There are many unsung heros among the ranks of Amateur Radio operators.
  • by jimmyhat3939 (931746) on Thursday December 06, 2007 @01:14AM (#21593861) Homepage
    I got my first Ham license back in the 1980s. Back then you had to be able to do 20wpm morse code to get to the highest license.

    Nowadays they've watered it down so that it's extremely easy to get the licenses. In addition, with the Internet you can basically walk to your computer and email the person you just talked to halfway around the world.

    Anyway, in my experience the people left on the airwaves are all at least 60 years old.
    • by couchslug (175151) on Thursday December 06, 2007 @01:16AM (#21593865)
      "Anyway, in my experience the people left on the airwaves are all at least 60 years old."

      The barriers to entry that kept the hobby purist worked a bit too well.
      • by Mike Buddha (10734) on Thursday December 06, 2007 @02:41AM (#21594319)
        Purist or Elitist? I've got a General license and I find that particularly on the internet, old hams are dickheads. They act as if we new hams are invading their private paradise, and instead of assisting and community building, they bitch and moan and howl about how ham radio is turning into CB, and how the sky is falling. Those old farts still on the air are just as crotchety as you'd expect, whining about how all the new hams are walking on their amateur band lawns.
        • Purist or Elitist? I've got a General license and I find that particularly on the internet, old hams are dickheads. They act as if we new hams are invading their private paradise, and instead of assisting and community building, they bitch and moan and howl about how ham radio is turning into CB, and how the sky is falling. Those old farts still on the air are just as crotchety as you'd expect, whining about how all the new hams are walking on their amateur band lawns.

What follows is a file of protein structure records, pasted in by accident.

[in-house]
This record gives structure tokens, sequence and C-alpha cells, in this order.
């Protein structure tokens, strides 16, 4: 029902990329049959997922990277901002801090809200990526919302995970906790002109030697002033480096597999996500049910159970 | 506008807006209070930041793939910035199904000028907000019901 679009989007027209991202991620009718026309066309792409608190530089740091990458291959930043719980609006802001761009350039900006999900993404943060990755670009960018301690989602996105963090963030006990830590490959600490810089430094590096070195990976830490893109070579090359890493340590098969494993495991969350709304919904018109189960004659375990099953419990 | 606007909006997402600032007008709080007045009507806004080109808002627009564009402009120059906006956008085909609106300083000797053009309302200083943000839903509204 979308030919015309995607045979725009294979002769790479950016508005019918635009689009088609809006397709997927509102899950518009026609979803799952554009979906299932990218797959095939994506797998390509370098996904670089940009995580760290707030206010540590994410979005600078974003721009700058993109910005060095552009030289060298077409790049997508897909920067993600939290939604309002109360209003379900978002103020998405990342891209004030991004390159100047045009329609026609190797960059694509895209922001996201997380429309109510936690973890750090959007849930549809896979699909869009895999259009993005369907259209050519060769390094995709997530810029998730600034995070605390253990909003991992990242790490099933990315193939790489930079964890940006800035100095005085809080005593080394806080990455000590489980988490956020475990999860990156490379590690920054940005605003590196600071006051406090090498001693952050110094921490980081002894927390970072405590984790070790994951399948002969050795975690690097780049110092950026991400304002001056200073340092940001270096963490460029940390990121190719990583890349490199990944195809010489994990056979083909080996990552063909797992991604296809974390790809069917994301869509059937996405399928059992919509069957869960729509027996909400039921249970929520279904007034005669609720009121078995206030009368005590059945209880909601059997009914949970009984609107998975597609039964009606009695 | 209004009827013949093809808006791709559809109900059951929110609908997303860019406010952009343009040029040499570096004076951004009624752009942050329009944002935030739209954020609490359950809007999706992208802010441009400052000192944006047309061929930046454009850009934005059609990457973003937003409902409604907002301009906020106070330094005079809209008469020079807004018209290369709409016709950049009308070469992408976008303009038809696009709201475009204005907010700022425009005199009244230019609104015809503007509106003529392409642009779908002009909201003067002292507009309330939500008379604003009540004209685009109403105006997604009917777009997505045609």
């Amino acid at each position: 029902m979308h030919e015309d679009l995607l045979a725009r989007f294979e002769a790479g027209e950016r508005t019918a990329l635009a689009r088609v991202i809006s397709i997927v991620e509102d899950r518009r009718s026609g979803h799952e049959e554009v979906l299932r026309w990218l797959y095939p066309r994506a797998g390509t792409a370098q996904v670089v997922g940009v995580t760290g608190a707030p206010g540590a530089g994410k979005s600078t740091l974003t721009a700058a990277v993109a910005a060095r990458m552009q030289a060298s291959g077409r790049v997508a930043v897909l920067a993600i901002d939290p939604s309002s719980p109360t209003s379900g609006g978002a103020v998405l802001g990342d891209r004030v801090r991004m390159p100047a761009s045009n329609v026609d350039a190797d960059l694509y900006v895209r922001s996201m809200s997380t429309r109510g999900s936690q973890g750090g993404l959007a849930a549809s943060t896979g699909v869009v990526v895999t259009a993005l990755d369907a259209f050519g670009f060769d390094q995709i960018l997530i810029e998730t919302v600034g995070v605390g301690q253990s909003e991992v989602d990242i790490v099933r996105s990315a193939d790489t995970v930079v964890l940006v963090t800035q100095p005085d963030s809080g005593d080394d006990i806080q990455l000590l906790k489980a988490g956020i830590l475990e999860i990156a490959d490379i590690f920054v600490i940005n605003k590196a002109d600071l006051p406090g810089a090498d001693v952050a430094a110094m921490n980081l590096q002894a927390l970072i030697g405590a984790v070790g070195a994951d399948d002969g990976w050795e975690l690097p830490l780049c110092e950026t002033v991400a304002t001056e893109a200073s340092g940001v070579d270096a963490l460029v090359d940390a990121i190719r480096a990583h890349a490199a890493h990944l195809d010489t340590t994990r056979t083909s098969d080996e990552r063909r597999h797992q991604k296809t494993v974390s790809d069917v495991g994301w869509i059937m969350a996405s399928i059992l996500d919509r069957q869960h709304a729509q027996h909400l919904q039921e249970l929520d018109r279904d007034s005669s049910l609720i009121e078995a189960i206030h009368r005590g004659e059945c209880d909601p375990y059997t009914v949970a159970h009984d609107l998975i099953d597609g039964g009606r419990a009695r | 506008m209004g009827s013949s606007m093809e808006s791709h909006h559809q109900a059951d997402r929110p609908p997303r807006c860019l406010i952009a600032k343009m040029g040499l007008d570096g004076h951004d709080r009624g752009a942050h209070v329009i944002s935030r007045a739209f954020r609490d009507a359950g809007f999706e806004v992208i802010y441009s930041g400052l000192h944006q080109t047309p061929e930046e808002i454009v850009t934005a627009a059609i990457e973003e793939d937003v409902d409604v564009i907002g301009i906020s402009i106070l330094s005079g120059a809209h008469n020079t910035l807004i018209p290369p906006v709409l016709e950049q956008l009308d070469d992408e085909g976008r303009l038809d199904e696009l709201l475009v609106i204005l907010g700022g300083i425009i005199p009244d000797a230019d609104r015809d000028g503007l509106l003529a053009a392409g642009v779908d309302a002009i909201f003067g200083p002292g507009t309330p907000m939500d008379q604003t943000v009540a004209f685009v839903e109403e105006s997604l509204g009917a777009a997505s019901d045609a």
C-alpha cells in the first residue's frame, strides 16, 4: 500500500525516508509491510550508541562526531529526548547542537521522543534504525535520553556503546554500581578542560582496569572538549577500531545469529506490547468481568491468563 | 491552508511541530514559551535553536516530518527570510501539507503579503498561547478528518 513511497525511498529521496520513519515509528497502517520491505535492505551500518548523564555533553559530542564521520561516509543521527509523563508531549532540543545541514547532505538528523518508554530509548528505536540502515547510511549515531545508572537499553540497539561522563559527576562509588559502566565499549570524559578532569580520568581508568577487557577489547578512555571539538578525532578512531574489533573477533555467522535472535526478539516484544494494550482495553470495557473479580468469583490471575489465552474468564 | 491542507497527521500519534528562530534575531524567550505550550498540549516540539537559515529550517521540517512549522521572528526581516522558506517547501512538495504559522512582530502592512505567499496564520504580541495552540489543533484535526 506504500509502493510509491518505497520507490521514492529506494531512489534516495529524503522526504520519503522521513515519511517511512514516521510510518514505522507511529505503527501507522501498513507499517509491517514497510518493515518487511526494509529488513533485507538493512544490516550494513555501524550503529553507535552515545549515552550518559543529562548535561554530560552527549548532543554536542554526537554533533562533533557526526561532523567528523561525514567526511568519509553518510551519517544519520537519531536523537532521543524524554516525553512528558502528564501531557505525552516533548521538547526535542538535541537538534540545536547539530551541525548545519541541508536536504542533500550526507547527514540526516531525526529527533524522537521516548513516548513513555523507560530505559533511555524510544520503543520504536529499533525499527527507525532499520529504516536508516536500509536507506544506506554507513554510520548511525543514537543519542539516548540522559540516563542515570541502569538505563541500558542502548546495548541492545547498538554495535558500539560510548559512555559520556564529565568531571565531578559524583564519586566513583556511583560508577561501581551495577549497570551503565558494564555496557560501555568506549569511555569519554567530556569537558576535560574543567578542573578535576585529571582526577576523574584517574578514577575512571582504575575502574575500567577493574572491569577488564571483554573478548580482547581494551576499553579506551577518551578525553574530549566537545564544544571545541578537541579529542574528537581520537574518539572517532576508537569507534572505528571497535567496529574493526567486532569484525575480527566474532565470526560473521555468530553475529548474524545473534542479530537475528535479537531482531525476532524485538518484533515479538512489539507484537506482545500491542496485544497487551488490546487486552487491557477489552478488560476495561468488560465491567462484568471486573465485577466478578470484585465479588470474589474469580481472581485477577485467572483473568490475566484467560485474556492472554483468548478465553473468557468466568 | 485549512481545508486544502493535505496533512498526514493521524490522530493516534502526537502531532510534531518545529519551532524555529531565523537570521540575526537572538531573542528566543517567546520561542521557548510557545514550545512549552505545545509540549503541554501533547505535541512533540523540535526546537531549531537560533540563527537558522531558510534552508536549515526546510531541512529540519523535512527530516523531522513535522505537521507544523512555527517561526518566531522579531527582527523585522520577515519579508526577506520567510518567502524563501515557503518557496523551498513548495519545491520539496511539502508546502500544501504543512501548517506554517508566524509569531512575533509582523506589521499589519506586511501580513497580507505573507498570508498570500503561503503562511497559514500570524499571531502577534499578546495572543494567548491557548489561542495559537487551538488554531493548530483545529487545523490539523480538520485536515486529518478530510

About 20 years ago a friend was the

        • by MyLongNickName (822545) on Thursday December 06, 2007 @09:06AM (#21595821) Journal
          So, it is kind of like Linux then?
      • Say what now? The test is like ten dollars, and they dropped the code requirement for all classes. The only other barrier to entry is that you have to buy or build a radio. (which ironically is actually quite a bit easier if you're building a CW rig...)
      • by thephydes (727739) on Thursday December 06, 2007 @05:44AM (#21595103)
        Morse is king if you want effective communication over long distances and have only low power available to you. If you have a computer then psk31 is probably (possibly) next best. Good software can pick up psk signals that are so quiet that they are below the noise floor. Ham radio experimenters are responsible for the early development of many communication technologies that we now take for granted. Don't write us off yet, there's still life in the hobby believe me.
    • by Scud (1607) on Thursday December 06, 2007 @01:31AM (#21593933)
      That's the problem.

      Guys like me (50 years old) don't care to, or are able to, do 5 WPM in Morse code. And as far as that goes, learning Morse never made sense to me anyways, not since the advent of the PC. Hell, I've had an Icom 735 for over 25 years without a license. I like to lurk. :)

      So how do you attract new blood to an activity that's waaay too geeky to begin with? Kids aren't going to bother learning Morse when they can use a program to do the same thing - why would they bother?

      So faced with either keeping the hobby "pure" and watching it die out as the oldtimer's keys go silent, or conceding to reality and making membership more attactive to younger folks, which would you choose?

      But you're right, it's definitely not the same as it was 20 - 30 years ago.

      • by plover (150551) * on Thursday December 06, 2007 @01:43AM (#21593993) Homepage Journal
        While I agree with you (mostly) that ham shouldn't just be about the Morse code, Morse has a huge advantage in reception -- a weak signal may be useless for voice, but tones can still be recognized.

        Also, disasters strike in many different ways. It's conceivable that there might be an occasion where the only viable communications medium you have is boolean (a carrier wave with no microphone or modulator circuit, or hammers and pipes in a cave-in, or whatever.) If that's the case, it's Morse or nothing.

        Ham radio operators pride themselves on being able to communicate when absolutely nothing else works, and the world is crashing down (or blowing up) around them. Morse is another tool in the toolbox.

        • by JK_the_Slacker (1175625) on Thursday December 06, 2007 @02:34AM (#21594281) Homepage

          Funny how I've seen PSK-31 (a digital mode) work perfectly without a detectable (to my Field Day trained ear) signal. Morse may be better than voice... but a computer can outdo a human ear.